While about a dozen local and area non-profit entities are involved in a new project, they each want the same thing – for young children to be screened early for developmental issues.
The project will entail handing out packets of information to public-health facilities and agencies that care for young children. The packets will then be distributed to parents who will learn about the early signs of potential problems.
This effort is being organized in conjunction with the Centers for Disease Control (CDC) campaign called “Learn the Signs. Act Early.”
“We want to reach out across central Kansas to educate parents,” said Cathy Estes, children’s services coordinator at Sunflower Diversified Services. “Not all parents are aware of some developmental milestones until their children lag further behind their peers.”
This is why Sunflower has teamed up with its local Interagency Coordinating Council (ICC) partners.
Sunflower owns and operates its Early Education Center and Incredible Years Preschool, both at 1312 Patton in Great Bend. Its ICC partners include Parents As Teachers, special-education preschools, health departments, the Center for Counseling & Consultation, Barton Community College and Connecting The Pieces Autism Support Group.
“The welfare of children is our utmost concern and it takes this level of teamwork to reach the families who need us,” Estes said. “We can be so much more effective collectively; one agency cannot do it all.”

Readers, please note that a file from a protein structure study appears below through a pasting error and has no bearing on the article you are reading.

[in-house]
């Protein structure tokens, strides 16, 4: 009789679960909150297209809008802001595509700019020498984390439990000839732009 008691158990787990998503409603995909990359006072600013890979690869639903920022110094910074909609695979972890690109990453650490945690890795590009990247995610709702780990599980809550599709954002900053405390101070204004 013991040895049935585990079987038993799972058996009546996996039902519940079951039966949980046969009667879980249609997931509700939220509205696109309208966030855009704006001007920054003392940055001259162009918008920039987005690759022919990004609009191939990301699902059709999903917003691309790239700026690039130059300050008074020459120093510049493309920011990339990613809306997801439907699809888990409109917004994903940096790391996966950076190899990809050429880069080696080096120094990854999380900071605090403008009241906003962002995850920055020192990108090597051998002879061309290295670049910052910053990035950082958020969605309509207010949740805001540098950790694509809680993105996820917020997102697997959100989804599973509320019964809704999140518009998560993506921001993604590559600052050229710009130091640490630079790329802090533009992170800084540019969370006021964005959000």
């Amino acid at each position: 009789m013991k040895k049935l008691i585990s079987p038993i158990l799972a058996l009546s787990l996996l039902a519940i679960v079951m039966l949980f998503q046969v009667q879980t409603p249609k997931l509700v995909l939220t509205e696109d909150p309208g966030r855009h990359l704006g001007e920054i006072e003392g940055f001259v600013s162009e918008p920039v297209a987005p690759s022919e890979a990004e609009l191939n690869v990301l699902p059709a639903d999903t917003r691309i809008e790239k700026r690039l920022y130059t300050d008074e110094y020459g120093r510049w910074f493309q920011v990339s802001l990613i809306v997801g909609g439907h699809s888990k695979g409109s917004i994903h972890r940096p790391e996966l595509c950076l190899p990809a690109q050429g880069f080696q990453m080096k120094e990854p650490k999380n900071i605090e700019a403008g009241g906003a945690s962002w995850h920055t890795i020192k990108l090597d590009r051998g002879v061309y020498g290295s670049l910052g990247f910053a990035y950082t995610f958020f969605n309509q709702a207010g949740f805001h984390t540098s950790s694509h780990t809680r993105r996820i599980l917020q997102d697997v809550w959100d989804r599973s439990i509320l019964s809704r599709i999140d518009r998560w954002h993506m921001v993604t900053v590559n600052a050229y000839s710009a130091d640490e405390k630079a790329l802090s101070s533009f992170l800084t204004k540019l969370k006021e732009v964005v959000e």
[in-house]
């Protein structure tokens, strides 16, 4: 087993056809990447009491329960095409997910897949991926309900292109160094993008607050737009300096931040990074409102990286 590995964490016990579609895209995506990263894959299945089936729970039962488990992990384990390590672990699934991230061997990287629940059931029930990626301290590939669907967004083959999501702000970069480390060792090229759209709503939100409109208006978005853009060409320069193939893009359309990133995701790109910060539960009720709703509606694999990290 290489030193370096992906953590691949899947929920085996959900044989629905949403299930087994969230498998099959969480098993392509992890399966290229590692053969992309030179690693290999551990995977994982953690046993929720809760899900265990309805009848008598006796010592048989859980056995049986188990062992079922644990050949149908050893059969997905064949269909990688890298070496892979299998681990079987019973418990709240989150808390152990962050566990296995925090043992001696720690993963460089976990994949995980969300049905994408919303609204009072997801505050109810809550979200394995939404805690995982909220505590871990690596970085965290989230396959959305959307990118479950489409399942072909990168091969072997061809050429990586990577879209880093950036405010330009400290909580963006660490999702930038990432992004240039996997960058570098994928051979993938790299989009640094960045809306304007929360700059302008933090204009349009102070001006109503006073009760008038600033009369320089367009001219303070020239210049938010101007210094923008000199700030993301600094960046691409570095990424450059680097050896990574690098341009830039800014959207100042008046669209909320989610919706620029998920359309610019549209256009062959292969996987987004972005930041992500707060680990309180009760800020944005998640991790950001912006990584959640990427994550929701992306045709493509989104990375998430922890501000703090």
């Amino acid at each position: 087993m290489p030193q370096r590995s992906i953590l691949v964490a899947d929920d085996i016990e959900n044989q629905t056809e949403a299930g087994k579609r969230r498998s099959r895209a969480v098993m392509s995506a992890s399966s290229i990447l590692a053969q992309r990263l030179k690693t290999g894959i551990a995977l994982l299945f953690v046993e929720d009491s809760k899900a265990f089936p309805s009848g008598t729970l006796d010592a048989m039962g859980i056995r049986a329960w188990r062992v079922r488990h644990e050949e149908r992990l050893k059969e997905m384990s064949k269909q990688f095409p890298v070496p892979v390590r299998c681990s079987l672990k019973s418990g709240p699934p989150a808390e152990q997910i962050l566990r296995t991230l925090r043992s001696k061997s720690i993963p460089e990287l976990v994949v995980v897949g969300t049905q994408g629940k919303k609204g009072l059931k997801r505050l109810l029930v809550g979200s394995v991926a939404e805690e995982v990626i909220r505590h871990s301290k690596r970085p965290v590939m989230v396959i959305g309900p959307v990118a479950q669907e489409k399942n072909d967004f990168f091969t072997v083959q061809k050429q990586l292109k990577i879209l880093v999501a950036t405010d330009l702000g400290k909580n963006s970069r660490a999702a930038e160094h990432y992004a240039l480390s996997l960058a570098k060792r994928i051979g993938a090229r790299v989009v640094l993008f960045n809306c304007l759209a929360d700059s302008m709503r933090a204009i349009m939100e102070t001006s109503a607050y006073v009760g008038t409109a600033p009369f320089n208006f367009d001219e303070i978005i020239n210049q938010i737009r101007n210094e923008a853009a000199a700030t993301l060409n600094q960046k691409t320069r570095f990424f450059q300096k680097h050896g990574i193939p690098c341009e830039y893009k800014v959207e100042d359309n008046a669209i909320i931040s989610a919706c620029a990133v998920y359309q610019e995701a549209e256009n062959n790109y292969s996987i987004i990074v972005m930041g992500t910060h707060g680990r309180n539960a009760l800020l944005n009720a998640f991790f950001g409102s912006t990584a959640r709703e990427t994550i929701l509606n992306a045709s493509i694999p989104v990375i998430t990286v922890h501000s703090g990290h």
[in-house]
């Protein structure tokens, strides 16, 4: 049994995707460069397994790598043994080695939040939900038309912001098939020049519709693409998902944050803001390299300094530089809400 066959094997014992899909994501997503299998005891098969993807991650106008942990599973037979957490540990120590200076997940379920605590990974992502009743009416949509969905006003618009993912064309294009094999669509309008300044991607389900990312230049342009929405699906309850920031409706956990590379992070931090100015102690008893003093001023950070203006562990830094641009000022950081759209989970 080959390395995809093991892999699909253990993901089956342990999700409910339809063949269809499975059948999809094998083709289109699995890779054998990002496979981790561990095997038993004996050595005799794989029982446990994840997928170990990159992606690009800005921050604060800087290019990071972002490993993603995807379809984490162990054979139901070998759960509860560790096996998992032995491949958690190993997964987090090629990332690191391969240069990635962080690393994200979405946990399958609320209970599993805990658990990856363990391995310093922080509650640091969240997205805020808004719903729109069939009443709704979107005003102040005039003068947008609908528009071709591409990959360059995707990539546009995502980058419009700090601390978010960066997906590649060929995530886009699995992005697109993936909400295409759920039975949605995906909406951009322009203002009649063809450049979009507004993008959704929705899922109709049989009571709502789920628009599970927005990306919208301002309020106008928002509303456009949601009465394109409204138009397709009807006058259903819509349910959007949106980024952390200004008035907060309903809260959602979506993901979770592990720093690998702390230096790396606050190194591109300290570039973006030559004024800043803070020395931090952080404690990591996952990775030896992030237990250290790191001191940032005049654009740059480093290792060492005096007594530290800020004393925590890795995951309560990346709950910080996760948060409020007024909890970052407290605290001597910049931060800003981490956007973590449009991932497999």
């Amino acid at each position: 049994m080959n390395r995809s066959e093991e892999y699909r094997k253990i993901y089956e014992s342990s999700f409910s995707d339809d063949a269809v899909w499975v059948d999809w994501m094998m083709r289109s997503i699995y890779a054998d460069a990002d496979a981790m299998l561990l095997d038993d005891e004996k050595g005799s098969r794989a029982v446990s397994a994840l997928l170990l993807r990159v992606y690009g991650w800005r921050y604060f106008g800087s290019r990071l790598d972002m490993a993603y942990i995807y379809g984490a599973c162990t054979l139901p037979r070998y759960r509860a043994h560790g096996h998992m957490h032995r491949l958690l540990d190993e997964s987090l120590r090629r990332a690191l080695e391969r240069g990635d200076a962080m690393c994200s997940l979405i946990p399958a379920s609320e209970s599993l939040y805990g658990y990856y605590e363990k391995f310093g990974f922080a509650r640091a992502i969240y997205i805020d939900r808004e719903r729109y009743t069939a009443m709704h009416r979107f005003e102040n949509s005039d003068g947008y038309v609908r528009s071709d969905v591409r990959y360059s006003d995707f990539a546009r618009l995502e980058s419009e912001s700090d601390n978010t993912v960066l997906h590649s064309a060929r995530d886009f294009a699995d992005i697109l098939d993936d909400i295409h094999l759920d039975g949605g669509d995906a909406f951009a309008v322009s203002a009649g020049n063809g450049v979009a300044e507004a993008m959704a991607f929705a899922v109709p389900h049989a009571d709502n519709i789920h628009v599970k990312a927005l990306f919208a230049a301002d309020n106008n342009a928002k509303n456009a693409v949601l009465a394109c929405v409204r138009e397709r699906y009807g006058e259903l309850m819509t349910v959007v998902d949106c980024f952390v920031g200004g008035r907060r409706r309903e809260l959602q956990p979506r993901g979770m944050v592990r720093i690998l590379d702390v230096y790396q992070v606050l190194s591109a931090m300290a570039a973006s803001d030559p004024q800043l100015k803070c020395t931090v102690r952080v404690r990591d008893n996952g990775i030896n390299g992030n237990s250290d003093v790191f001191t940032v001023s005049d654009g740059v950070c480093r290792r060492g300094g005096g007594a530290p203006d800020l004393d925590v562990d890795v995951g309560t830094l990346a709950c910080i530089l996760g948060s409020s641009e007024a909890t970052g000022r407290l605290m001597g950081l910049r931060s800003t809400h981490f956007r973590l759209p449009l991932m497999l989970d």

Each ICC member has specific talents and requirements but the bottom line is to provide an avenue to early intervention.
“We all work with each other every day,” Estes commented. “For example, a child in Sunflower’s early intervention program may be referred to a Parents As Teachers play group. The extra socialization with peers is crucial.”
The ICC’s information packets will include a refrigerator magnet with a resource directory. David Edgerton of La Crosse designed it.
“David and his wife, Katrina, have been a big help to us,” Estes said, noting they have a child in early intervention services. “David has an eye for the graphic arts and the technical know-how to bring them to life.”
Other items in the packets include written materials about developmental milestones and a pre-literacy children’s book. Packets will be distributed in February, March and April.
“These easy-to-understand materials are invaluable,” Estes said. “For example, pre-literacy starts the process for reading and writing, and identifying sounds and speech. Infants learn to look at the pictures as you talk about them.
“By 4 months, they should be babbling and following your finger as you point,” she continued. “They start smiling and laughing at the sounds you are making. And by 6 months, babies start making vowel sounds. This interaction leads to identification of words.”
McKinley Phillips, Sunflower early childhood special education teacher, knows the importance of milestones not just in her professional life; she is now mother to 6-month-old Wylder.
“Wylder is doing just great but I still understand that screening children as early and often as possible is very important,” Phillips said. “Once a child develops a delay, there can be a snowball effect that places the child further behind. Intervention services can prevent this.
“Sunflower’s free developmental screenings by our professional team are extremely helpful to any parent,” she added. ”We can suggest activities, strategies and resources for the child’s successful development.”
The packet materials cost about $2,600. Kanye Cross Autism Awareness donated $750 and Sunflower has kicked in $1,400. BCC’s Early Childhood Department purchased $500 worth of pre-literacy books.
Sunflower’s Early Ed Center is part of the tiny-k infant/toddler program in Kansas. The non-profit agency’s service area includes Barton, Pawnee, Rice, Rush and Stafford counties. Although it is funded in part by tax revenue, it relies on private donations; services are free to families.